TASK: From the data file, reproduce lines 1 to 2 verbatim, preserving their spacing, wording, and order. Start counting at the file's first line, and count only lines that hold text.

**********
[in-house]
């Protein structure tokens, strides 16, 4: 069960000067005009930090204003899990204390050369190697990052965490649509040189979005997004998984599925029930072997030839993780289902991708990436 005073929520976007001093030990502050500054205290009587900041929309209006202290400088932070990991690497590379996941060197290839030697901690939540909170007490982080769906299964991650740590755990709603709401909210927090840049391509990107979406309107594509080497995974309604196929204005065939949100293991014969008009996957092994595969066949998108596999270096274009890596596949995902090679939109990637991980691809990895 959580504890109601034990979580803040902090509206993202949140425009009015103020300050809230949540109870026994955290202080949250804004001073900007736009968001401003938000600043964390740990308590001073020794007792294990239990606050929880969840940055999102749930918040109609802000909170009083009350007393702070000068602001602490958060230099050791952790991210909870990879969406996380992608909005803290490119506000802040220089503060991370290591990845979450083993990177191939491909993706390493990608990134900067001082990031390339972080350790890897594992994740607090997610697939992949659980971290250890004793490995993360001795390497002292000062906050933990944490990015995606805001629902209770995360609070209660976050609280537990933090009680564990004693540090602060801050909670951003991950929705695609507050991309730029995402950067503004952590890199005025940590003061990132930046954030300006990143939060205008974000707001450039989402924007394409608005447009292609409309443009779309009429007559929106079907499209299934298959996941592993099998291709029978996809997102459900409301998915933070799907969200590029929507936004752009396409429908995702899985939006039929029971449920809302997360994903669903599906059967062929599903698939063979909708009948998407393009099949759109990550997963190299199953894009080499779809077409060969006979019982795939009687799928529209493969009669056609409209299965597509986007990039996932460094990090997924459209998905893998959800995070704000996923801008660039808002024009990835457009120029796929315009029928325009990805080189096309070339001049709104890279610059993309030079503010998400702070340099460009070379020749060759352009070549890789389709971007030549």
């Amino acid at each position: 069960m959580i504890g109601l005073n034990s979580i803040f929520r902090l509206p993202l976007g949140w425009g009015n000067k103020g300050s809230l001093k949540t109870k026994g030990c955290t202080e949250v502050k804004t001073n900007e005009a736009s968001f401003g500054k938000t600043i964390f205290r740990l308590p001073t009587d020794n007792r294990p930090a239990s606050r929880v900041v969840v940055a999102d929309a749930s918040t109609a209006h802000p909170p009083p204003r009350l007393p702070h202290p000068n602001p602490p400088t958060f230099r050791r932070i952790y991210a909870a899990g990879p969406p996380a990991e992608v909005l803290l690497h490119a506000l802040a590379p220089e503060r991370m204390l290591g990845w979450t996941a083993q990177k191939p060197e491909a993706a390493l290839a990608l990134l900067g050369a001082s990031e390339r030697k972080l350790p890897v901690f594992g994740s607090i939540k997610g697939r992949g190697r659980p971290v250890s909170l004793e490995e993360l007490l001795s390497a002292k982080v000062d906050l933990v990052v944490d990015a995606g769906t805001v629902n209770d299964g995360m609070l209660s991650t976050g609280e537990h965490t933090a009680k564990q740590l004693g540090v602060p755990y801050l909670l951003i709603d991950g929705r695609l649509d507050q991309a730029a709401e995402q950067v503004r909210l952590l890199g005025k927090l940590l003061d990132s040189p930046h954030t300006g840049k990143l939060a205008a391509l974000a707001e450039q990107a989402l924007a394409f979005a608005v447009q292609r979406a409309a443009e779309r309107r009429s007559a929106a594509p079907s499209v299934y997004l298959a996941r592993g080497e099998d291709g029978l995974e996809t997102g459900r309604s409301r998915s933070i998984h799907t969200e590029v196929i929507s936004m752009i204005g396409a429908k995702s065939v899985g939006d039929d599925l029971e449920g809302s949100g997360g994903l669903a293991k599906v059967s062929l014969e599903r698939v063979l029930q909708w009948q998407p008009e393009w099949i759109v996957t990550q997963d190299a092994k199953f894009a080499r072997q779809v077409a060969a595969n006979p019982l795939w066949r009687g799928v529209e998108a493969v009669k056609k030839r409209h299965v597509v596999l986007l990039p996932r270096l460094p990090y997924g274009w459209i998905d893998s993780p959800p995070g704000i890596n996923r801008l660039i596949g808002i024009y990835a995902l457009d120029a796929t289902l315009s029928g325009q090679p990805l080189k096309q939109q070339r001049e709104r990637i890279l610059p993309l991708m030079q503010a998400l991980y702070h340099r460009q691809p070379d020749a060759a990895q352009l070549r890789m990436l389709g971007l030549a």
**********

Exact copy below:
[in-house]
């Protein structure tokens, strides 16, 4: 069960000067005009930090204003899990204390050369190697990052965490649509040189979005997004998984599925029930072997030839993780289902991708990436 005073929520976007001093030990502050500054205290009587900041929309209006202290400088932070990991690497590379996941060197290839030697901690939540909170007490982080769906299964991650740590755990709603709401909210927090840049391509990107979406309107594509080497995974309604196929204005065939949100293991014969008009996957092994595969066949998108596999270096274009890596596949995902090679939109990637991980691809990895 959580504890109601034990979580803040902090509206993202949140425009009015103020300050809230949540109870026994955290202080949250804004001073900007736009968001401003938000600043964390740990308590001073020794007792294990239990606050929880969840940055999102749930918040109609802000909170009083009350007393702070000068602001602490958060230099050791952790991210909870990879969406996380992608909005803290490119506000802040220089503060991370290591990845979450083993990177191939491909993706390493990608990134900067001082990031390339972080350790890897594992994740607090997610697939992949659980971290250890004793490995993360001795390497002292000062906050933990944490990015995606805001629902209770995360609070209660976050609280537990933090009680564990004693540090602060801050909670951003991950929705695609507050991309730029995402950067503004952590890199005025940590003061990132930046954030300006990143939060205008974000707001450039989402924007394409608005447009292609409309443009779309009429007559929106079907499209299934298959996941592993099998291709029978996809997102459900409301998915933070799907969200590029929507936004752009396409429908995702899985939006039929029971449920809302997360994903669903599906059967062929599903698939063979909708009948998407393009099949759109990550997963190299199953894009080499779809077409060969006979019982795939009687799928529209493969009669056609409209299965597509986007990039996932460094990090997924459209998905893998959800995070704000996923801008660039808002024009990835457009120029796929315009029928325009990805080189096309070339001049709104890279610059993309030079503010998400702070340099460009070379020749060759352009070549890789389709971007030549």